My career in the classroom began on the urban streets of Indianapolis, Indiana. I come from an outstanding city of commerce, sports, and hard working families that are driven to provide better for their children than what they grew up with. Yet the streets in my hood are as challenging as any major metropolitan city. And if you’re teaching in a city like mine you understand where I’m coming from. You’ve got to teach above the pavement so to say.

Geographic and economic circumstances can create a gloomy forecast for families in the hood and that may trickle over into your classroom. When you see the fog coming it’s important to stay focused on high expectations. Wrestling with low expectation has a spiritual element to it that you won’t beat down throwing elbows at. Press through the gloom on your knees praying for the leaders in your school, the families of your students, and your wisdom. I’ve said it before. In the words of my man Tavis Smiley at the end of each show, “Keep the faith” and keep it moving.

Sweet Smack Downs!

Stay out of the teachers lounge if it isn’t conducive to maintaining high expectations and unwavering student support. If my colleagues want to sit around and say a bunch of negative things about their students, their jobs, the principals, and their spouses during my lunchtime I’ve got to eat somewhere else. I love my teachers, but I love teachers with a sweet smack down mo better.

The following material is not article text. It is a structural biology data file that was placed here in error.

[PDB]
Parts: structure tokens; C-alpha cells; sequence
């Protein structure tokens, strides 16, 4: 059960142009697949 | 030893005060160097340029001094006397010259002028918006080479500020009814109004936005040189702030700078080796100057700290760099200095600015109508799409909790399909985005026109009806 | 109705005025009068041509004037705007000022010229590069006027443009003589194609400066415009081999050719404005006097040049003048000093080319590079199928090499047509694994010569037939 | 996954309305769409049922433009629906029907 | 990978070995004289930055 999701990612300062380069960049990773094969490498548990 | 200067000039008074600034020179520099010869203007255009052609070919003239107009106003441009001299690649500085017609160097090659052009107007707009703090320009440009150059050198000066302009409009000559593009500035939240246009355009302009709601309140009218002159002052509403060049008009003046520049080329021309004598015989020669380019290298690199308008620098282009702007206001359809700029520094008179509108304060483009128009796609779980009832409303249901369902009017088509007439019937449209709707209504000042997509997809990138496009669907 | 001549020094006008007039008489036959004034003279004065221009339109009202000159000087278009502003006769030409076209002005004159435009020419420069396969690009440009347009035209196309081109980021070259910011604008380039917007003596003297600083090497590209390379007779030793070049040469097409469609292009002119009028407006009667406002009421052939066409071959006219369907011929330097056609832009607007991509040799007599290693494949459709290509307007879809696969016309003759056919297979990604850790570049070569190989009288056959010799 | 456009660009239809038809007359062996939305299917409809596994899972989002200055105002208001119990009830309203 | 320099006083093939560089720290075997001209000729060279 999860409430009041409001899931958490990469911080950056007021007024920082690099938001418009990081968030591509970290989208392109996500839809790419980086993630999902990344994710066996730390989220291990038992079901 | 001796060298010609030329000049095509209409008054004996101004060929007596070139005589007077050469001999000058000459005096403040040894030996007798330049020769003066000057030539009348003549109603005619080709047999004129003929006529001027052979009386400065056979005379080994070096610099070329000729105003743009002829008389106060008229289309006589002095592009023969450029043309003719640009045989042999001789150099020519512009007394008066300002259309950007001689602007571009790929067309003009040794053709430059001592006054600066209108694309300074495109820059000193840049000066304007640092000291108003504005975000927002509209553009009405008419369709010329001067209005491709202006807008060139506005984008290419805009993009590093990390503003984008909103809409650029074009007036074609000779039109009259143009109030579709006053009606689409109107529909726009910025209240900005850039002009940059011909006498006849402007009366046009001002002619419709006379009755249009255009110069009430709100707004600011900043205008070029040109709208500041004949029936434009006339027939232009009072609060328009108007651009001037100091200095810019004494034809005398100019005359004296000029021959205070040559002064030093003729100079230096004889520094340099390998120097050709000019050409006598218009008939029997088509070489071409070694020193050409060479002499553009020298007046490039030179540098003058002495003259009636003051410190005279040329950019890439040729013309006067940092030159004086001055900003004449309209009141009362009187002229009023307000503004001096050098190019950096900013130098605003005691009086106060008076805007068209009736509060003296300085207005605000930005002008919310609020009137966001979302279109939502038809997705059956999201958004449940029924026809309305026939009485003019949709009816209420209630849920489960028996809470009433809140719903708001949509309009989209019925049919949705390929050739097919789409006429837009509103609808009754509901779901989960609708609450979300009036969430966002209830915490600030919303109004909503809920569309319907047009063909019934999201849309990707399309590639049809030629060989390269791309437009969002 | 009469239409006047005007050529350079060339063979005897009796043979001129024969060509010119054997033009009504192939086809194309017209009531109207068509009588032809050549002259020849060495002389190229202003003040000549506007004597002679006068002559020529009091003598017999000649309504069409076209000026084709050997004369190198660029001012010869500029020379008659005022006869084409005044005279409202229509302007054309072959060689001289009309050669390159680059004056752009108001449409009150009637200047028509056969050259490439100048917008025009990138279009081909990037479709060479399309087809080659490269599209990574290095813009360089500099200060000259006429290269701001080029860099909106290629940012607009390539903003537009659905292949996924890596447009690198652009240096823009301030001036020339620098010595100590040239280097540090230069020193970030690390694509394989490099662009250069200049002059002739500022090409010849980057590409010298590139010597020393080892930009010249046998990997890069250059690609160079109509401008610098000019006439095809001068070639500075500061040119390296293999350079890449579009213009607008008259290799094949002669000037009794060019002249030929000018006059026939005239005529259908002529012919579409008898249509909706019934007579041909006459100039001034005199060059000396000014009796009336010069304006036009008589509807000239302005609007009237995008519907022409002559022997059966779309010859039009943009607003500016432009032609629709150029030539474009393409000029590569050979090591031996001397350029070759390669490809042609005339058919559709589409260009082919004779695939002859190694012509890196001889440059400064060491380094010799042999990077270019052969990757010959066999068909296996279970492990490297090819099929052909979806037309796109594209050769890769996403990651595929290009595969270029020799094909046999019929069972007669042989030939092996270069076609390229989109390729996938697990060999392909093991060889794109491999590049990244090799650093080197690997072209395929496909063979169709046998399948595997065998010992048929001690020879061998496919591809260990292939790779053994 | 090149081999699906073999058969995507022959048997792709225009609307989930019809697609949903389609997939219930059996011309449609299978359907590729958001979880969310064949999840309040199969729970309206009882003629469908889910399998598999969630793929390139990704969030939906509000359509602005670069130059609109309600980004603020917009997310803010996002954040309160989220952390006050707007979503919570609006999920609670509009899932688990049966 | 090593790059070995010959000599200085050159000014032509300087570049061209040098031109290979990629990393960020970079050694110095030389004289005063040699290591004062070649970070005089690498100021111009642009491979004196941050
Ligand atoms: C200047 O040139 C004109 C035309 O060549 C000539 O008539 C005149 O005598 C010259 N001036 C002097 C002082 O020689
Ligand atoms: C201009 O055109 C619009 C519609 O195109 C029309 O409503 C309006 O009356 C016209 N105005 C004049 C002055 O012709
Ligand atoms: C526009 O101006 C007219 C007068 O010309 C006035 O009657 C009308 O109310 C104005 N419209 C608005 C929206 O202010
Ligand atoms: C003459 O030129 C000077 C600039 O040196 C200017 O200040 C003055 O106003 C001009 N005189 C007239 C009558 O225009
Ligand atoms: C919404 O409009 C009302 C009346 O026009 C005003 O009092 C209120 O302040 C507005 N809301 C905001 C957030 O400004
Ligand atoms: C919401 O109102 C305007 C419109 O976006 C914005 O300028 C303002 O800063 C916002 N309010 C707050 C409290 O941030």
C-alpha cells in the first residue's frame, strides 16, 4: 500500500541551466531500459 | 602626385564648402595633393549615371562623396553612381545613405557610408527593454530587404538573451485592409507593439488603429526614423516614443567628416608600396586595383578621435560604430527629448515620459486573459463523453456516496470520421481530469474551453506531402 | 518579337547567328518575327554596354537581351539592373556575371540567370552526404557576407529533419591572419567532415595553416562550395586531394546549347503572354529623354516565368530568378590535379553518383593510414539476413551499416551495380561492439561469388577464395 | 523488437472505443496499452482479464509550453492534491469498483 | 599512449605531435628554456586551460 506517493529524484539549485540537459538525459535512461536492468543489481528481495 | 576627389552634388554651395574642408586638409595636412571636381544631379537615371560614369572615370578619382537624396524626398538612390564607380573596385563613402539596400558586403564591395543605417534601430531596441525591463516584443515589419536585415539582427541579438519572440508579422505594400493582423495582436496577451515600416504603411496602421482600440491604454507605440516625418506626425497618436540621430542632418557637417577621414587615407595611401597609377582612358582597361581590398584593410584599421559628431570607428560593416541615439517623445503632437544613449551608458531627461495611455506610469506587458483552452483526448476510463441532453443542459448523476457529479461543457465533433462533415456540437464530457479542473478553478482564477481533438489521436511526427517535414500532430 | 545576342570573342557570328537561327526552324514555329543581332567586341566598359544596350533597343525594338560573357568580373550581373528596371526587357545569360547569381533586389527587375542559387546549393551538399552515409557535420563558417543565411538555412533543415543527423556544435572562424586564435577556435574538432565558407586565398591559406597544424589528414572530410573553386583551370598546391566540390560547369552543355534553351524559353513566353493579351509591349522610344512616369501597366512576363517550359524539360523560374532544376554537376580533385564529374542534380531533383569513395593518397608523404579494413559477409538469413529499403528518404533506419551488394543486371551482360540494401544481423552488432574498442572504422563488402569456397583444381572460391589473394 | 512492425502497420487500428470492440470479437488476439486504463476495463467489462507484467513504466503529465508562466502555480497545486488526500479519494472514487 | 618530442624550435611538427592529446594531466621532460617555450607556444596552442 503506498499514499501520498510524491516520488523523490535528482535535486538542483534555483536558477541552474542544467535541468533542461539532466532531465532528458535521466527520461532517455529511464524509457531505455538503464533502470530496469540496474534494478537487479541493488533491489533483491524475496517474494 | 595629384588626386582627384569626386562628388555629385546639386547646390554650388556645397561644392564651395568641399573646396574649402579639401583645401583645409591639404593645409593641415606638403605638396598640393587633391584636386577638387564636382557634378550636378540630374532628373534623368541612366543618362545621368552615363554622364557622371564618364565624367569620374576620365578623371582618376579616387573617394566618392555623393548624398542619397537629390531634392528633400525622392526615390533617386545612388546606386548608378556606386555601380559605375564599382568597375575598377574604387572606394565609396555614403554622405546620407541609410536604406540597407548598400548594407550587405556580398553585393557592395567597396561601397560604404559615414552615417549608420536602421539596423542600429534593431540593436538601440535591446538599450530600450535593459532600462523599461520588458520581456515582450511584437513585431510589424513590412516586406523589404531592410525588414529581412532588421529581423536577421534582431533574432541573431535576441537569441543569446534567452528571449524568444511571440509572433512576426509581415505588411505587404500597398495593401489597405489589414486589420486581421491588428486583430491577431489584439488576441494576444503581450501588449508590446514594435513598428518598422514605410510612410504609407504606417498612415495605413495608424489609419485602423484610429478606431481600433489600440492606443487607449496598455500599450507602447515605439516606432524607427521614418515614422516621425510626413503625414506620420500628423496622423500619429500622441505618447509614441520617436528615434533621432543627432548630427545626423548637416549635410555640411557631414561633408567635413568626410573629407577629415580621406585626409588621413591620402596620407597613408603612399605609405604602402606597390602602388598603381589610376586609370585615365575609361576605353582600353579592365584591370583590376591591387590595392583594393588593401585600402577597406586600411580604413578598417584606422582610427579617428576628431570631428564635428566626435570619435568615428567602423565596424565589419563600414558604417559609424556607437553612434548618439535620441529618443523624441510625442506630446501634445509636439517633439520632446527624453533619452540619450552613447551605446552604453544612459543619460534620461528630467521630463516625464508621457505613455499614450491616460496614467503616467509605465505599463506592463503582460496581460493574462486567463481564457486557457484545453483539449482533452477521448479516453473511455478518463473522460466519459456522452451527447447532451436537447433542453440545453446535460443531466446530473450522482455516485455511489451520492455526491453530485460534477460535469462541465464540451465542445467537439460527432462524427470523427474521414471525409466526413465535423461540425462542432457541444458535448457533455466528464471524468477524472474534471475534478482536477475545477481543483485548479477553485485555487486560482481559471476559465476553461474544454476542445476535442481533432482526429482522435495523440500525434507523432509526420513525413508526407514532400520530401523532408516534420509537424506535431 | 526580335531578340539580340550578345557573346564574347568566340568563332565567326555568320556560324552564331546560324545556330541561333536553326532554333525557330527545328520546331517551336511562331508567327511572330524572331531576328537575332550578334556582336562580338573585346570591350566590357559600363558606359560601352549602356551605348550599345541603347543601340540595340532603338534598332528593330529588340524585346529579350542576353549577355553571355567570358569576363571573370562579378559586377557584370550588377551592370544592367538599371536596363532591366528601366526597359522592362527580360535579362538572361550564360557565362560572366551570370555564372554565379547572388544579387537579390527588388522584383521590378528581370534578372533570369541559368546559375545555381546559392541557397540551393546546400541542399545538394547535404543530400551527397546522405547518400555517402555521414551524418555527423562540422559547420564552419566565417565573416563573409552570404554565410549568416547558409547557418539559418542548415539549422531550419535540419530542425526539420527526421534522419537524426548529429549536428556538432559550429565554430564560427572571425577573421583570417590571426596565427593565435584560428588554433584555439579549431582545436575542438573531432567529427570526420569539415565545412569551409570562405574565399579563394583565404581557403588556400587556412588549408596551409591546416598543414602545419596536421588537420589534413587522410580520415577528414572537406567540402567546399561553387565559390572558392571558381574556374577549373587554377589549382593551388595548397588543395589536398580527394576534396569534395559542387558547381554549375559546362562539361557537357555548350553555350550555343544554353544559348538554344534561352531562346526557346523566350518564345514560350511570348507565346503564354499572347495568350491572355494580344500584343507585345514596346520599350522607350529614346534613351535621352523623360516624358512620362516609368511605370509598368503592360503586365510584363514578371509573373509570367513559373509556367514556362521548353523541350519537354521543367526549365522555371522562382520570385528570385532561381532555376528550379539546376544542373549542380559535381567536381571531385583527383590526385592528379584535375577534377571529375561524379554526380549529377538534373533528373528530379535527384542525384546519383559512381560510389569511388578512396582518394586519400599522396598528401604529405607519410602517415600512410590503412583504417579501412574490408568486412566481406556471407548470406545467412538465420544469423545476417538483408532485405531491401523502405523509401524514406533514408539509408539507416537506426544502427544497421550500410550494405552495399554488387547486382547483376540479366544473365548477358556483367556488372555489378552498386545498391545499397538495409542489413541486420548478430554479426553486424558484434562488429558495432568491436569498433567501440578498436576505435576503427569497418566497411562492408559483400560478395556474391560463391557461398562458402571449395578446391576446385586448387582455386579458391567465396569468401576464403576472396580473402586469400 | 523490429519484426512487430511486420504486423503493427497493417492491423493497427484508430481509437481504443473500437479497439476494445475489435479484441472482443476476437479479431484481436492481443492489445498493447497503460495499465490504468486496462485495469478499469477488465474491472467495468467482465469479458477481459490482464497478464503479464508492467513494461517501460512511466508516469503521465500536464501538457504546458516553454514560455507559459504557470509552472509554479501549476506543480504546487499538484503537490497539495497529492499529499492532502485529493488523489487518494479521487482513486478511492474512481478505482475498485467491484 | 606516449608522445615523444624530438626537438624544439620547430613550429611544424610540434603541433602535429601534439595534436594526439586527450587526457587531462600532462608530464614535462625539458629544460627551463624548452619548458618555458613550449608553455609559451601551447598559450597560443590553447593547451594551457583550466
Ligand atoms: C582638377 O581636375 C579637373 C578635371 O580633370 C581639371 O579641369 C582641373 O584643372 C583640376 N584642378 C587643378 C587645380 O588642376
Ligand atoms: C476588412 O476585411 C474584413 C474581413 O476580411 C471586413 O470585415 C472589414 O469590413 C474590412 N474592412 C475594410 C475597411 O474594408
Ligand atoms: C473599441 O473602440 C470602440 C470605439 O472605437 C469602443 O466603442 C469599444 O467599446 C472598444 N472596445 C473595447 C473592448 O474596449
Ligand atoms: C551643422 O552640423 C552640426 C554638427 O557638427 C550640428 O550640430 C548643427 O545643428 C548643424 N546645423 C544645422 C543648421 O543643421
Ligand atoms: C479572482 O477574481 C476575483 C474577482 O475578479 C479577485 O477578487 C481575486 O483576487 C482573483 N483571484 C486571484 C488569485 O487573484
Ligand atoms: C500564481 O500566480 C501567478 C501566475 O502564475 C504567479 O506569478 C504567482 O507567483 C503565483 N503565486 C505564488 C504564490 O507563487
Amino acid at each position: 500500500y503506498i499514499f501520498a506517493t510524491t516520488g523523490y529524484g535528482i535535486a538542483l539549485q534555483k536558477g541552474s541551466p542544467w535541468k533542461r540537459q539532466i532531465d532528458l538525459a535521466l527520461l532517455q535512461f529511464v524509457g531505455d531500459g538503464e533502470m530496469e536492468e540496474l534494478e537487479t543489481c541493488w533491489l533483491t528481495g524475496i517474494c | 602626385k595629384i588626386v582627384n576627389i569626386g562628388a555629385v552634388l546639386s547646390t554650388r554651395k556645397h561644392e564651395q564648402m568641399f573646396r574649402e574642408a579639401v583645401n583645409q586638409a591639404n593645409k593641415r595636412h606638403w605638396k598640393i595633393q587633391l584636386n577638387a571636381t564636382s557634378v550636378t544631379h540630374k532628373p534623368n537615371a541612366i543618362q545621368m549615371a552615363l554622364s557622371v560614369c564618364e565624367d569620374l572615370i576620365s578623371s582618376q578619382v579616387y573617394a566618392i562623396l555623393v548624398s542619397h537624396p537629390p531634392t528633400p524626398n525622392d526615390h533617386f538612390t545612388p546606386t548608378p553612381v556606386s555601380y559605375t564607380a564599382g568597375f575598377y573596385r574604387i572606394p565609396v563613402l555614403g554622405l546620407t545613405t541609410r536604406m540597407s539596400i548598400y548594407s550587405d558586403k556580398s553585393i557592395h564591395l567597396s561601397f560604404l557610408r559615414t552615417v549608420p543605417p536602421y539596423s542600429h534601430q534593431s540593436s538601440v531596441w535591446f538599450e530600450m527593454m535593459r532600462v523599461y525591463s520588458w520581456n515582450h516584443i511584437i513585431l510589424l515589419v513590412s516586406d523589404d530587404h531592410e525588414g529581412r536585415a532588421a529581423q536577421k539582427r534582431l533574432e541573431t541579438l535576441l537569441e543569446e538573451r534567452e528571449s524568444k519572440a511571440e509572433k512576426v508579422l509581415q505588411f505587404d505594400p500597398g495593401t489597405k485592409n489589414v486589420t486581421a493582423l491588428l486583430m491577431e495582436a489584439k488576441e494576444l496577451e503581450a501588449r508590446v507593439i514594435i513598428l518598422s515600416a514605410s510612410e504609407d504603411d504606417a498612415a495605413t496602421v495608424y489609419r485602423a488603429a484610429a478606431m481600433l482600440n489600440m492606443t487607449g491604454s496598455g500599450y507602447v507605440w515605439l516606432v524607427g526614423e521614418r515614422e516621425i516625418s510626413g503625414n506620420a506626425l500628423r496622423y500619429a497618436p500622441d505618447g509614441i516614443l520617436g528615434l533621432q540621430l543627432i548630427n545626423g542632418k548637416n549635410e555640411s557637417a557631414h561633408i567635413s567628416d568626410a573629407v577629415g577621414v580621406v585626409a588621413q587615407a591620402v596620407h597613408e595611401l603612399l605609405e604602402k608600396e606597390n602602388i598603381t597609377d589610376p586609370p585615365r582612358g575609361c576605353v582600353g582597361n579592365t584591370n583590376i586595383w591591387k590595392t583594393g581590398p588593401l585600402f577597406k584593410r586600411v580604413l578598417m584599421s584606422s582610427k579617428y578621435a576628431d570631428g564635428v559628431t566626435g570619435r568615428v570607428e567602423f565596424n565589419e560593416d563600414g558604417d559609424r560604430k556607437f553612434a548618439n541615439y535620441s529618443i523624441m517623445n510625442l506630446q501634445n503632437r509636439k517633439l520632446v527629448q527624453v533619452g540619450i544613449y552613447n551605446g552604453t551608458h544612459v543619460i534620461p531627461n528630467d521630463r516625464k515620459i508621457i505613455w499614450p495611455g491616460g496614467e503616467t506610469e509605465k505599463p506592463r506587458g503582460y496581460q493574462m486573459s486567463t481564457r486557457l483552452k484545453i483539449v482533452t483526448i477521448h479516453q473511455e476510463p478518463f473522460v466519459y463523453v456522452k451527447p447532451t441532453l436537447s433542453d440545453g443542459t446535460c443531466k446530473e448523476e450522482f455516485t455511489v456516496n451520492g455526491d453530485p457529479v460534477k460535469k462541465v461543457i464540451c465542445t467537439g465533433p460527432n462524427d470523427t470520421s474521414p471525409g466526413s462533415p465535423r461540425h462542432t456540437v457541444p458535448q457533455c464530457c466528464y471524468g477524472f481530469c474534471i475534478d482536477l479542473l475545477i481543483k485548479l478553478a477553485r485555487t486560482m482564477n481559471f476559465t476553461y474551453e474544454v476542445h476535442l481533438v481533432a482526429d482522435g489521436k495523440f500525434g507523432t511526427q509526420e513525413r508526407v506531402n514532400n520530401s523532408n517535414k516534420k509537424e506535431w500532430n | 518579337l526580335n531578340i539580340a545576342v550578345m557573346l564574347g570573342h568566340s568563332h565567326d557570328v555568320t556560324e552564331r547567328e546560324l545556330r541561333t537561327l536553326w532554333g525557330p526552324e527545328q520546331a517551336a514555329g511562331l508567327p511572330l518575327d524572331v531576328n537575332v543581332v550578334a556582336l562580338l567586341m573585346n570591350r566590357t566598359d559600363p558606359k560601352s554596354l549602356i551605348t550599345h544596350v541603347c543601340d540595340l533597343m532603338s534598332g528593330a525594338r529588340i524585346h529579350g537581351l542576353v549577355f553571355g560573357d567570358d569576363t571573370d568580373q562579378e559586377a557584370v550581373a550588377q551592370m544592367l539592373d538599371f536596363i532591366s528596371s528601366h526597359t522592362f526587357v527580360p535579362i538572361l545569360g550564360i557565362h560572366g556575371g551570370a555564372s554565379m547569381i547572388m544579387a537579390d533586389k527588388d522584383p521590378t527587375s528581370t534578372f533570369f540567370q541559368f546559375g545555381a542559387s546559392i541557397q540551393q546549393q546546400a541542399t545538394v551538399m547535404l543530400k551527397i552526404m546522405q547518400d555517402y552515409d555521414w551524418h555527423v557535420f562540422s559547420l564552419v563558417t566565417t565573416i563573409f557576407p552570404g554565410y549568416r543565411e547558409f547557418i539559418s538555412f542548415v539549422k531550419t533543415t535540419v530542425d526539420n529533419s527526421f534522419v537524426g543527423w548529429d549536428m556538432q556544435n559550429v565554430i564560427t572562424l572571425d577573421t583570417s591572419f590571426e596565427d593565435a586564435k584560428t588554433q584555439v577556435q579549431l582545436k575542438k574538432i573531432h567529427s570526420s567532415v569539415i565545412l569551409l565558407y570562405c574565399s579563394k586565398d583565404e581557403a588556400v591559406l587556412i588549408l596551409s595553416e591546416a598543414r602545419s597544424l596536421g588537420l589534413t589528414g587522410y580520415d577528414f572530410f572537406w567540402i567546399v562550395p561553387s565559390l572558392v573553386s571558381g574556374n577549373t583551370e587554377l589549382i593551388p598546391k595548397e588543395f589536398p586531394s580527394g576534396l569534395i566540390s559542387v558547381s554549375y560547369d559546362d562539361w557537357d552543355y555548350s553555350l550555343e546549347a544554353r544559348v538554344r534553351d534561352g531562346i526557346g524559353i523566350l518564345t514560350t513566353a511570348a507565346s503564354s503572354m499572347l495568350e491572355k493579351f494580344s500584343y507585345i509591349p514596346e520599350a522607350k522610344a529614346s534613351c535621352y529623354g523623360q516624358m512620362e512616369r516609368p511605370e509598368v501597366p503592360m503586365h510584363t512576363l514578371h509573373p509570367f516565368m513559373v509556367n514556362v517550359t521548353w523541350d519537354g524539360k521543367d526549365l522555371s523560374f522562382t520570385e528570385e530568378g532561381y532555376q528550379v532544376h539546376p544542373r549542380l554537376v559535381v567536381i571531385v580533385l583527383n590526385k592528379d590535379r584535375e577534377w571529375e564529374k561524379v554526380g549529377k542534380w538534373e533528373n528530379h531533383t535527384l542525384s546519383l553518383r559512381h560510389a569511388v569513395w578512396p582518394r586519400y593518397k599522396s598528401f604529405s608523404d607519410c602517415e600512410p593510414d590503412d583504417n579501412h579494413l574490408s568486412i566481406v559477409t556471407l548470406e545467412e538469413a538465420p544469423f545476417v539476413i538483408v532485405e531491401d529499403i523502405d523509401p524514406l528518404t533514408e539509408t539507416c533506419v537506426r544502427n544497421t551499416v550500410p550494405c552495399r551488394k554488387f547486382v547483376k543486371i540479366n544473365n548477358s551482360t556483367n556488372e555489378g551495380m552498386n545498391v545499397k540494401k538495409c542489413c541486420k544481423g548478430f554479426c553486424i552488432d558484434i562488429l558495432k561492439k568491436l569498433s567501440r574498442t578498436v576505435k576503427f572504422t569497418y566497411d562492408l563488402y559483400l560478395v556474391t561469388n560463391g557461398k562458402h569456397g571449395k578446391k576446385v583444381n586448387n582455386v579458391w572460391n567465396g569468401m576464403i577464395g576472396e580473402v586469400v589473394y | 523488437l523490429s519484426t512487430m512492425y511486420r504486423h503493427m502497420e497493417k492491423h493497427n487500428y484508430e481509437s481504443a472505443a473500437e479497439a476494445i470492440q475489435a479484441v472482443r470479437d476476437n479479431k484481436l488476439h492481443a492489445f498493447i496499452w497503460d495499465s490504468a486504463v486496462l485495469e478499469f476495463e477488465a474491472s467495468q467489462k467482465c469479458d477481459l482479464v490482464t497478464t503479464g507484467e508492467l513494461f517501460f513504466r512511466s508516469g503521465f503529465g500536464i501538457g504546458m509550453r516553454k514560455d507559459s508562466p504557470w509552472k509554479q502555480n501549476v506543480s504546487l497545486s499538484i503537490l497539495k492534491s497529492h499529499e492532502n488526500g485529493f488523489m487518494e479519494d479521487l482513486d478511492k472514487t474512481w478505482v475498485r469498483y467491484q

Smash The Boards

You’d think that I was Shaquelle O’Neil smashing the boards against negativity when it comes to protecting my confidence. Students do a good job cutting away at my high expectations of them without me having naysayer’s put their two cents in as well. Stay focused. Stay confident. And smack down negativity whenever you see low expectations on the rise.

As always please comment and share. Are you frustrated with colleagues having such low expectations? Why is it important to maintain high standards for your students and their families?

This is a new series called Stressed Out K – 12 Education. Over the next several weeks we will explore classroom issues surrounding special needs, at-risk behaviors, student – teacher and teacher – parent relationships, and much more as it relates to reducing stress created from educational systems, narrow minded thinking of difficult colleagues, and the headaches of some one else’s undisciplined kids.

P.S. If you have been inspired from this article please consider leaving a comment and subscribing to the RSS feed (just below this article) to have future articles delivered to your feed reader.

Then encourage family and friends by sharing this blog address and invite others to subscribe so we get a chance to connect as well. Just send them to https://laroncarter.wordpress.com where they can bookmark or subscribe to the page. Feel free to direct message me on Twitter @laroncarter and @K12Live or connect on http://laroncarter.com.

Copyright © 2009 | LaRon A. Carter “The Guest Teacher